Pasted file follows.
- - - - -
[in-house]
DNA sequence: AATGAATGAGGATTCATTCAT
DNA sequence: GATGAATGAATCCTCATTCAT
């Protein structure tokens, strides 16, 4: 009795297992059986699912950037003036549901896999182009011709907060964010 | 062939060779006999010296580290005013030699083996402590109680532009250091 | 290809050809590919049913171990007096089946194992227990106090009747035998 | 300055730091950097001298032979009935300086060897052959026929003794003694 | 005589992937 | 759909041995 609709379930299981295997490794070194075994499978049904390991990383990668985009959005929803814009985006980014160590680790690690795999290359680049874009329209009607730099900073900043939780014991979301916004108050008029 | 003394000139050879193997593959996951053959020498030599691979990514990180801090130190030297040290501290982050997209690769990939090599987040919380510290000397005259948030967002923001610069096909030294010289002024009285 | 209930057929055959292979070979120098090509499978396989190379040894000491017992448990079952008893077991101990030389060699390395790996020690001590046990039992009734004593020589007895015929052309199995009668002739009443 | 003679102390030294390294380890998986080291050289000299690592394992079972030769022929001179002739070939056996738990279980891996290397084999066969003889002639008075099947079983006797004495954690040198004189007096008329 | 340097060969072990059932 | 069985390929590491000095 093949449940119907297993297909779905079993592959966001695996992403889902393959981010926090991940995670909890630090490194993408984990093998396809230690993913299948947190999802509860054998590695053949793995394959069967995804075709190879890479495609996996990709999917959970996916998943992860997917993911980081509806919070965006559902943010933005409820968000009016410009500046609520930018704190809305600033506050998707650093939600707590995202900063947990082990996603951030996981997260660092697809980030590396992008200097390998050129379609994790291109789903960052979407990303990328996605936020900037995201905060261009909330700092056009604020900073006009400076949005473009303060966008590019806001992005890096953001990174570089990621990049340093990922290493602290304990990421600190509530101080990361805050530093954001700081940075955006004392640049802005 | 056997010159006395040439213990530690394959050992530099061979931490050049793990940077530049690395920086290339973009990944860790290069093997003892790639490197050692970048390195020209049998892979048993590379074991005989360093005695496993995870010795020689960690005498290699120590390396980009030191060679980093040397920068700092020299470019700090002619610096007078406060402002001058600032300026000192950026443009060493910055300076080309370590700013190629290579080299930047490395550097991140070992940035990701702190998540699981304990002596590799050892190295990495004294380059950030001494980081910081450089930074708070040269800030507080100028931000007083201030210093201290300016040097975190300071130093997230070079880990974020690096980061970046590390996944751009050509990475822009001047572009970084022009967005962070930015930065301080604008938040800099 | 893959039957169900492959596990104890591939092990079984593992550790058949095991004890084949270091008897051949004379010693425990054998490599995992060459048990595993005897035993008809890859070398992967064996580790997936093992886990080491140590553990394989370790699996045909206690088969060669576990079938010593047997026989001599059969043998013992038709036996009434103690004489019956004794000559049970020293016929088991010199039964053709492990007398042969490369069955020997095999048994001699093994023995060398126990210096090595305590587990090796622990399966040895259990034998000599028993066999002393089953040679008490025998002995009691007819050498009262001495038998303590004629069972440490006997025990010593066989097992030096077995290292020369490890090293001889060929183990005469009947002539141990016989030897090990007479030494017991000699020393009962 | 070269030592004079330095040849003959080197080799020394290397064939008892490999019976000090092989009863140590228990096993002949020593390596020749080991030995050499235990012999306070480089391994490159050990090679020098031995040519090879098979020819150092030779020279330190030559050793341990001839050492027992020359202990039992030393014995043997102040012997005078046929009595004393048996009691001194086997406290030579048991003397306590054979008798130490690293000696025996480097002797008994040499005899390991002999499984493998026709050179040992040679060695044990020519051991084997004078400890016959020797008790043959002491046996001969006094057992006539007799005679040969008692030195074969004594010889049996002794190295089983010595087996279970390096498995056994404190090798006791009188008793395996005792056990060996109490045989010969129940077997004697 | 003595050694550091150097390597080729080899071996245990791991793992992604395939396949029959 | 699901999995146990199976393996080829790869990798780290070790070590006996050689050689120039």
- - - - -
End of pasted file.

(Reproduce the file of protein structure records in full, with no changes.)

[in-house]
DNA sequence: AATGAATGAGGATTCATTCAT
DNA sequence: GATGAATGAATCCTCATTCAT
């Protein structure tokens, strides 16, 4: 009795297992059986699912950037003036549901896999182009011709907060964010 | 062939060779006999010296580290005013030699083996402590109680532009250091 | 290809050809590919049913171990007096089946194992227990106090009747035998 | 300055730091950097001298032979009935300086060897052959026929003794003694 | 005589992937 | 759909041995 609709379930299981295997490794070194075994499978049904390991990383990668985009959005929803814009985006980014160590680790690690795999290359680049874009329209009607730099900073900043939780014991979301916004108050008029 | 003394000139050879193997593959996951053959020498030599691979990514990180801090130190030297040290501290982050997209690769990939090599987040919380510290000397005259948030967002923001610069096909030294010289002024009285 | 209930057929055959292979070979120098090509499978396989190379040894000491017992448990079952008893077991101990030389060699390395790996020690001590046990039992009734004593020589007895015929052309199995009668002739009443 | 003679102390030294390294380890998986080291050289000299690592394992079972030769022929001179002739070939056996738990279980891996290397084999066969003889002639008075099947079983006797004495954690040198004189007096008329 | 340097060969072990059932 | 069985390929590491000095 093949449940119907297993297909779905079993592959966001695996992403889902393959981010926090991940995670909890630090490194993408984990093998396809230690993913299948947190999802509860054998590695053949793995394959069967995804075709190879890479495609996996990709999917959970996916998943992860997917993911980081509806919070965006559902943010933005409820968000009016410009500046609520930018704190809305600033506050998707650093939600707590995202900063947990082990996603951030996981997260660092697809980030590396992008200097390998050129379609994790291109789903960052979407990303990328996605936020900037995201905060261009909330700092056009604020900073006009400076949005473009303060966008590019806001992005890096953001990174570089990621990049340093990922290493602290304990990421600190509530101080990361805050530093954001700081940075955006004392640049802005 | 056997010159006395040439213990530690394959050992530099061979931490050049793990940077530049690395920086290339973009990944860790290069093997003892790639490197050692970048390195020209049998892979048993590379074991005989360093005695496993995870010795020689960690005498290699120590390396980009030191060679980093040397920068700092020299470019700090002619610096007078406060402002001058600032300026000192950026443009060493910055300076080309370590700013190629290579080299930047490395550097991140070992940035990701702190998540699981304990002596590799050892190295990495004294380059950030001494980081910081450089930074708070040269800030507080100028931000007083201030210093201290300016040097975190300071130093997230070079880990974020690096980061970046590390996944751009050509990475822009001047572009970084022009967005962070930015930065301080604008938040800099 | 893959039957169900492959596990104890591939092990079984593992550790058949095991004890084949270091008897051949004379010693425990054998490599995992060459048990595993005897035993008809890859070398992967064996580790997936093992886990080491140590553990394989370790699996045909206690088969060669576990079938010593047997026989001599059969043998013992038709036996009434103690004489019956004794000559049970020293016929088991010199039964053709492990007398042969490369069955020997095999048994001699093994023995060398126990210096090595305590587990090796622990399966040895259990034998000599028993066999002393089953040679008490025998002995009691007819050498009262001495038998303590004629069972440490006997025990010593066989097992030096077995290292020369490890090293001889060929183990005469009947002539141990016989030897090990007479030494017991000699020393009962 | 070269030592004079330095040849003959080197080799020394290397064939008892490999019976000090092989009863140590228990096993002949020593390596020749080991030995050499235990012999306070480089391994490159050990090679020098031995040519090879098979020819150092030779020279330190030559050793341990001839050492027992020359202990039992030393014995043997102040012997005078046929009595004393048996009691001194086997406290030579048991003397306590054979008798130490690293000696025996480097002797008994040499005899390991002999499984493998026709050179040992040679060695044990020519051991084997004078400890016959020797008790043959002491046996001969006094057992006539007799005679040969008692030195074969004594010889049996002794190295089983010595087996279970390096498995056994404190090798006791009188008793395996005792056990060996109490045989010969129940077997004697 | 003595050694550091150097390597080729080899071996245990791991793992992604395939396949029959 | 699901999995146990199976393996080829790869990798780290070790070590006996050689050689120039």